When did the Battle of Agincourt take place?

The Battle of Agincourt pitted an English army against a much larger French army. However, thanks to strategic planning, the English army achieved a significant victory.


When was the initial Act of Supremacy passed?

The Act of Supremacy was the result of King Henry VIII trying to divorce his first wife. The Act made Henry VIII the Head of the Church of England.


What date did the Battle of Flodden take place?

This battle took place between the Kingdom of England and the Kingdom of Scotland. It resulted in a major defeat for the Scottish army and the death of their king, James IV.


What year was the Roanoke Colony founded?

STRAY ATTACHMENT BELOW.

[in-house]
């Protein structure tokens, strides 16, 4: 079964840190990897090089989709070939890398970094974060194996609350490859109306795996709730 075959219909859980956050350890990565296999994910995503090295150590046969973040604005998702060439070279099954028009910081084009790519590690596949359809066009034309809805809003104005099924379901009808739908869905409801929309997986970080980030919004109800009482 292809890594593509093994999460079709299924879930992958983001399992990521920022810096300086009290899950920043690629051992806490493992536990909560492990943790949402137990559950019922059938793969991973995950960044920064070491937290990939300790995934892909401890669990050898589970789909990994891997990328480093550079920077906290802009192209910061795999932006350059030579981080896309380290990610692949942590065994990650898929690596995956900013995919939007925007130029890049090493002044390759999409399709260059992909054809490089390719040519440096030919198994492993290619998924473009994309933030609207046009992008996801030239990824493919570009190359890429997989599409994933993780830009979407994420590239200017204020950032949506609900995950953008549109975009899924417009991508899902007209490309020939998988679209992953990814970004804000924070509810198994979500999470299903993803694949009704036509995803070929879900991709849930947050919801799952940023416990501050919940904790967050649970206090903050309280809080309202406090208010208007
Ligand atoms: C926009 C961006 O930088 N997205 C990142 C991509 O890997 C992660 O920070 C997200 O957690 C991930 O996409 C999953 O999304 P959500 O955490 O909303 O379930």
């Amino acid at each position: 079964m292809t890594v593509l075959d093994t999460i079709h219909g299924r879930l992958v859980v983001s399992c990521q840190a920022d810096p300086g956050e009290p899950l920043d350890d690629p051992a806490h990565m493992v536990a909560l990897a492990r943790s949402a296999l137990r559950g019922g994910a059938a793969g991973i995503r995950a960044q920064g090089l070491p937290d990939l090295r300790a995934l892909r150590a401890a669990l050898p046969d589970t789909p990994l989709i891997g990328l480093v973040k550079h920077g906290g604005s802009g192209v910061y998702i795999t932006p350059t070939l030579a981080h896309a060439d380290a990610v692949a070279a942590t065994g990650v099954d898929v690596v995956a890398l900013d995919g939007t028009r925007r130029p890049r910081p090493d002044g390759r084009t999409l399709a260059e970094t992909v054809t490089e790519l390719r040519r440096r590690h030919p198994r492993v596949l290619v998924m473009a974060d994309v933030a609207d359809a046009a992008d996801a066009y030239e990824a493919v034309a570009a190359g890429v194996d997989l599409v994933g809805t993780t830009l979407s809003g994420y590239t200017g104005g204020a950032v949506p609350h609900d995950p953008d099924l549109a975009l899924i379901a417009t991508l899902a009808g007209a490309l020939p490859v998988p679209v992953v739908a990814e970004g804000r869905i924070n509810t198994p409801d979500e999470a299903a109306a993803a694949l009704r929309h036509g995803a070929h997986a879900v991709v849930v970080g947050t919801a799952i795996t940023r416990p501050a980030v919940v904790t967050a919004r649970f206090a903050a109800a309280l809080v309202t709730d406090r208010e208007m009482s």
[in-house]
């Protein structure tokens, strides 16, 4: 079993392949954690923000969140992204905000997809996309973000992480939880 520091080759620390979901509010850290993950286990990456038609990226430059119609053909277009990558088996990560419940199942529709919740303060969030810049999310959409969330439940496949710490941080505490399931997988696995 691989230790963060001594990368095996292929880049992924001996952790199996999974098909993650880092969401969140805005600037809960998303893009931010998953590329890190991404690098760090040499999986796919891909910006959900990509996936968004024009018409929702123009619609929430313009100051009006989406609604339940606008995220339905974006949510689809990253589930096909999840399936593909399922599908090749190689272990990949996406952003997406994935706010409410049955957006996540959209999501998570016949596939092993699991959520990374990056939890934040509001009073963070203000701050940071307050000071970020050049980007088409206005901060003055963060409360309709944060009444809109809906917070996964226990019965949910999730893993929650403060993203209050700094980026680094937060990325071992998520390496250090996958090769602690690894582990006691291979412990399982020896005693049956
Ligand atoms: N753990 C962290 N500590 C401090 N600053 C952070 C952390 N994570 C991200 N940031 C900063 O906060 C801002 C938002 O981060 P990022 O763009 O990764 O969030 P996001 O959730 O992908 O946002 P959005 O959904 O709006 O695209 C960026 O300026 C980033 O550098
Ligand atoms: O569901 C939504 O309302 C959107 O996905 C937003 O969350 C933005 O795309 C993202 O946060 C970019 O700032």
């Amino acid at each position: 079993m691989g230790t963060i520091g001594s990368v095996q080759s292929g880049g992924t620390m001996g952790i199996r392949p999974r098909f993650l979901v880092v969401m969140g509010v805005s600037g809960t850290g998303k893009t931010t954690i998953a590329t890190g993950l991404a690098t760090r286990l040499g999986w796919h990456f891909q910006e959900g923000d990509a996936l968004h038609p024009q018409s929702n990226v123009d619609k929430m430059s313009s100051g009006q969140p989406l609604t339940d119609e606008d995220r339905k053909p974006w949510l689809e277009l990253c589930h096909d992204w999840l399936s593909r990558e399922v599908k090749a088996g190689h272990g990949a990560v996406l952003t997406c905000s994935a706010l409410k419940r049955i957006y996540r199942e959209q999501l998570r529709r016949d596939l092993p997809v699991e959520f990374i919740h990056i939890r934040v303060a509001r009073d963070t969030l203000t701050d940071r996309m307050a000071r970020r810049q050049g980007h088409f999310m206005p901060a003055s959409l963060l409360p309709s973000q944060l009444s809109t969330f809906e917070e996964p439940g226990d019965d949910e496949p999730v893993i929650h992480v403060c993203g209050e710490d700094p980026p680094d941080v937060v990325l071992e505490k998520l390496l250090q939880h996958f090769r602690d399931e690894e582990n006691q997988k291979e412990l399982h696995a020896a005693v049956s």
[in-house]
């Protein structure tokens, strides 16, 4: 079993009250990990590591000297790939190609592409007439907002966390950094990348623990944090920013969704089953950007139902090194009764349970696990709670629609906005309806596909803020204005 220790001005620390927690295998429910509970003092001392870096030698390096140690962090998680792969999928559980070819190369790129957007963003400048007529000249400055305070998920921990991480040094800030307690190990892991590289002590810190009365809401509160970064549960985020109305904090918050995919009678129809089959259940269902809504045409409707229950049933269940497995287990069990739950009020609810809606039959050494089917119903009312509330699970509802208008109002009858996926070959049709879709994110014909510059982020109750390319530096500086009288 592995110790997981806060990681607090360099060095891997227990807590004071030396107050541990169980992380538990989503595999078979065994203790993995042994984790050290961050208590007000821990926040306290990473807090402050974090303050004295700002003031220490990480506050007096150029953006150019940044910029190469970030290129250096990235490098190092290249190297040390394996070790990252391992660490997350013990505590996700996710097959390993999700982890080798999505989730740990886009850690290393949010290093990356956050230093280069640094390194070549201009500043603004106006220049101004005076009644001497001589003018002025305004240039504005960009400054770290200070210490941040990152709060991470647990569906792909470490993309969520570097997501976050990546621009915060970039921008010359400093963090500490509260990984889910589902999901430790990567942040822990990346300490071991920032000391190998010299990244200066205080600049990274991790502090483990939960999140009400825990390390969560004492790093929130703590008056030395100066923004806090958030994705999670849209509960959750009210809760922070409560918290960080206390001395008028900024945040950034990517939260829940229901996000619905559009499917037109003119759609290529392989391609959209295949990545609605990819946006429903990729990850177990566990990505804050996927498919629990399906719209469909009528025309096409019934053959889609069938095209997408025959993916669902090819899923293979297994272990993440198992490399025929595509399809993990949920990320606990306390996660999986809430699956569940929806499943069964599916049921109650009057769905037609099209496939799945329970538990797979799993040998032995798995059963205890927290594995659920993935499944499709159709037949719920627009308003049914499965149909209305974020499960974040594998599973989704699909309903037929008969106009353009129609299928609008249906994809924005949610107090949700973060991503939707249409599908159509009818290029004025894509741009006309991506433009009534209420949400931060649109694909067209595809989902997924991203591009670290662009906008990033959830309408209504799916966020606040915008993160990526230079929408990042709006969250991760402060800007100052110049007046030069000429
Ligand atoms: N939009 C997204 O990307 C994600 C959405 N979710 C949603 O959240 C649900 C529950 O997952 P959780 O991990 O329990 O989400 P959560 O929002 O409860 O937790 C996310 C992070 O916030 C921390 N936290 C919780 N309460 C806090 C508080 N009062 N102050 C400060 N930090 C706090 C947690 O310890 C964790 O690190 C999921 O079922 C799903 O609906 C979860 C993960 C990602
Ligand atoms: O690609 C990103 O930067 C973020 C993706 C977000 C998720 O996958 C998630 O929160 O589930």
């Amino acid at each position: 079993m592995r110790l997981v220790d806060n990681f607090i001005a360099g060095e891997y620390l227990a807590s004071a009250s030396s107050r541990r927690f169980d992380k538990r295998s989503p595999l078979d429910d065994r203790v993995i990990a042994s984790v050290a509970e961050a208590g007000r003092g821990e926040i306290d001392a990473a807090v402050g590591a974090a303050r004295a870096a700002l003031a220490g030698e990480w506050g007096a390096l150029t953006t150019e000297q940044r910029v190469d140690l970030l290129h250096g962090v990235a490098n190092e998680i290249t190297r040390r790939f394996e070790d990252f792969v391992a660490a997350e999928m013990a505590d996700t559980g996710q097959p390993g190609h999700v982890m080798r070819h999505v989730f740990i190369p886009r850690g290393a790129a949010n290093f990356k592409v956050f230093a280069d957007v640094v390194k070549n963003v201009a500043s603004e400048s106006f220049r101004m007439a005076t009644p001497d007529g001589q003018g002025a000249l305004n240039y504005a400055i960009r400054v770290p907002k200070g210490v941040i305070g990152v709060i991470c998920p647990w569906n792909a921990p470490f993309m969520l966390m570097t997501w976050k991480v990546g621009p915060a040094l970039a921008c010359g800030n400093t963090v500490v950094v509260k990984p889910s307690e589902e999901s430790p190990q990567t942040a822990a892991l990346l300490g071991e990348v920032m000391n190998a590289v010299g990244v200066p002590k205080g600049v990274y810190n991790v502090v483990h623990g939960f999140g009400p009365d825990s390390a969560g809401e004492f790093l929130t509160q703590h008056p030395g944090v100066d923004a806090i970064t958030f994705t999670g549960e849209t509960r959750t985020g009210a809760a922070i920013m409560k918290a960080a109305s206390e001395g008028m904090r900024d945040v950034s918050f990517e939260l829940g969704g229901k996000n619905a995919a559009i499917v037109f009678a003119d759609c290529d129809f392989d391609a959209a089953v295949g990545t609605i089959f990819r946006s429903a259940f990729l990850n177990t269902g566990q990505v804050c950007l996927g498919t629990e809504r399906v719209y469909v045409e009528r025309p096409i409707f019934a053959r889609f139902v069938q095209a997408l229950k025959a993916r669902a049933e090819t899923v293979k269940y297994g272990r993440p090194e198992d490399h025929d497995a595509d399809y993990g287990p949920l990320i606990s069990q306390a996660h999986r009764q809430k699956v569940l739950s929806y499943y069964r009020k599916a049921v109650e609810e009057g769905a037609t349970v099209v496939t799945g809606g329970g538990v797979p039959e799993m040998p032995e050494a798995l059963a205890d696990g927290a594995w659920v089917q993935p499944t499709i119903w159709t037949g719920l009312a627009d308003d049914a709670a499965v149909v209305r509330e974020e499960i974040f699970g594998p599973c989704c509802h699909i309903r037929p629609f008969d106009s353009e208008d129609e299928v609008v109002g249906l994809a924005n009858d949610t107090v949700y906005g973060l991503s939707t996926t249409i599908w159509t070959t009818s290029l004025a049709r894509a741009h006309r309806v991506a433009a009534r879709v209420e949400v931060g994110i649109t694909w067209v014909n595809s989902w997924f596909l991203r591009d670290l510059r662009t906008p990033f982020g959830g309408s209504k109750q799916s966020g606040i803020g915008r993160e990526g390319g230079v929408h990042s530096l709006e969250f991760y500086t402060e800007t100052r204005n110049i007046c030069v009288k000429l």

The Roanoke Colony was the first English colony in the New World. Strangely, all of the inhabitants disappeared when another ship from England returned a few years later.


When did King James VI of Scotland become King James I of England?

King James VI of Scotland had rights to the English throne through his great-great grandfather, King Henry VII of England. He ascended to the English throne after the death of Queen Elizabeth I of England.


What date was Jamestown founded?

Jamestown was the first lasting English colony in the New World. It served as the capital for the Colony of Virginia until 1699.


When was Walter Raleigh executed?

Walter Raleigh was a writer, politician, and explorer. He helped create the legend of "El Dorado."


When did King Charles I of England raise his standard at Nottingham?